Fan, Yadan, He, Lu, Zhang, Rui
Institute of Electrical and Electronics Engineers (IEEE)
Biochemistry, Genetics and Molecular Biology, Medicine
article description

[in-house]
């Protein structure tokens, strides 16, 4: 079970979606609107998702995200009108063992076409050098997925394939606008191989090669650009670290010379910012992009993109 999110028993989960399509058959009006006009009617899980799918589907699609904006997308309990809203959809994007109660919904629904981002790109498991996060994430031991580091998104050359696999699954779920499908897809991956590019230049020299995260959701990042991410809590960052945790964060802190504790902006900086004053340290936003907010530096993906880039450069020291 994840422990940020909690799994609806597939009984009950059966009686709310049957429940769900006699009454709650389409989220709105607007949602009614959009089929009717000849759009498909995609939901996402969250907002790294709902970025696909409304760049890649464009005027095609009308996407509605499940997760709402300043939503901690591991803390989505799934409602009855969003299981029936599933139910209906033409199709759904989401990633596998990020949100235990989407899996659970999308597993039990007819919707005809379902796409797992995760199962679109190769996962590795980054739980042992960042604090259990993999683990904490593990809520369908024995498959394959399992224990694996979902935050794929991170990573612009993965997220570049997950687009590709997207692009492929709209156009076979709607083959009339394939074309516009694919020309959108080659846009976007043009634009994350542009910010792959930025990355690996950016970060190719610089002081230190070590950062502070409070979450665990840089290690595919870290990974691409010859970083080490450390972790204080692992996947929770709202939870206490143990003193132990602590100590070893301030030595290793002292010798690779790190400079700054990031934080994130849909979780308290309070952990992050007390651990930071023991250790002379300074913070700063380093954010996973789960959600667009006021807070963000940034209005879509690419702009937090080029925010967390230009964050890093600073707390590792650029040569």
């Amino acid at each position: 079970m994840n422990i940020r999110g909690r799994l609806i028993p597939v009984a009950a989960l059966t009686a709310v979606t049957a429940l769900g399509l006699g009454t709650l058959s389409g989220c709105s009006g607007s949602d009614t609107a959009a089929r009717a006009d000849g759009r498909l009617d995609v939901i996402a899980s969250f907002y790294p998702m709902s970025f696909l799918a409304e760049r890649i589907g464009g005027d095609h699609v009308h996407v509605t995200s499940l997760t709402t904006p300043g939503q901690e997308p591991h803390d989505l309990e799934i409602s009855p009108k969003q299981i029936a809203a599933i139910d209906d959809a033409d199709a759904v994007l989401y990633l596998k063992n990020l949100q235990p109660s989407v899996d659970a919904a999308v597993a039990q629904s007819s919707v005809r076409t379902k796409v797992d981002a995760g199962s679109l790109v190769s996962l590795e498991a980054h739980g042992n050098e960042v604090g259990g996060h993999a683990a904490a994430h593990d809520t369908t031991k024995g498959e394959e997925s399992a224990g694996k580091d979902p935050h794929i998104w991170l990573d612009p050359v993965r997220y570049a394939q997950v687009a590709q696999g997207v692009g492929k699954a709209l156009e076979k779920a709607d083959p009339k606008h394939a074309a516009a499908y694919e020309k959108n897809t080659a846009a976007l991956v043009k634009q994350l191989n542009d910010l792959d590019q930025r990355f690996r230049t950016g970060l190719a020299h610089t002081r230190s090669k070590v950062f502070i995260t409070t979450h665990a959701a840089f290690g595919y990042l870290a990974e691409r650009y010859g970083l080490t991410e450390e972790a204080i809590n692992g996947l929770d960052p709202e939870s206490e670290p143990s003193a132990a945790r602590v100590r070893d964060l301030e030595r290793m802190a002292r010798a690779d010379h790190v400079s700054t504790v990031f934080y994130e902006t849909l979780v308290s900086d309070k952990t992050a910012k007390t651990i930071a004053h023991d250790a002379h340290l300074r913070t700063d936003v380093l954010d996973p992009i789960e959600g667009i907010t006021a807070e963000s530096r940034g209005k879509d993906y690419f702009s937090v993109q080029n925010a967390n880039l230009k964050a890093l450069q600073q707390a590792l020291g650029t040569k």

Clinical notes contain rich information about dietary supplements, which are critical for detecting signals of dietary supplement side effects and interactions between drugs and supplements. One of the important factors of supplement documentation is usage status, such as started and discontinuation. Such information is usually stored in the unstructured clinical notes. We developed a rule-based classifier to identify supplement usage status in clinical notes. The categories referring to the patient's status of supplement use were classified into four classes: Continuing (C), Discontinued (D), Started (S), and Unclassified (U). Clinical notes containing 10 of the most commonly consumed supplements (i.e., alfalfa, echinacea, fish oil, garlic, ginger, ginkgo, ginseng, melatonin, St. John's Wort, and Vitamin E) were retrieved from the University of Minnesota Clinical Data Repository. The gold standard was defined by manually annotating 1000 randomly selected sentences or statements mentioning at least one of these 10 supplements. The rules in the classifier was initially developed on two-thirds of the set of 7 supplements (i.e., alfalfa, garlic, ginger, ginkgo, ginseng, St. John's Wort, and Vitamin E); the performance was evaluated on the remaining one-third of this set. To evaluate the generalizability of rules, we further validated the second testing set on other 3 supplements (i.e., echinacea, fish oil, and melatonin). The performance of the classifier achieved F-measures of 0.95, 0.97, 0.96, and 0.96 for status C, D, S, and U on 7 supplements, respectively. The classifier also showed good generalizability when it was applied to the other 3 supplements with F-measures of 0.96 for C, 0.96 for D, 0.95 for S, and 0.89 for U. This study demonstrated that the classifier can accurately classify supplement usage status, which can be further integrated as a module into the existing natural language processing pipeline for supporting dietary supplement knowledge discovery.

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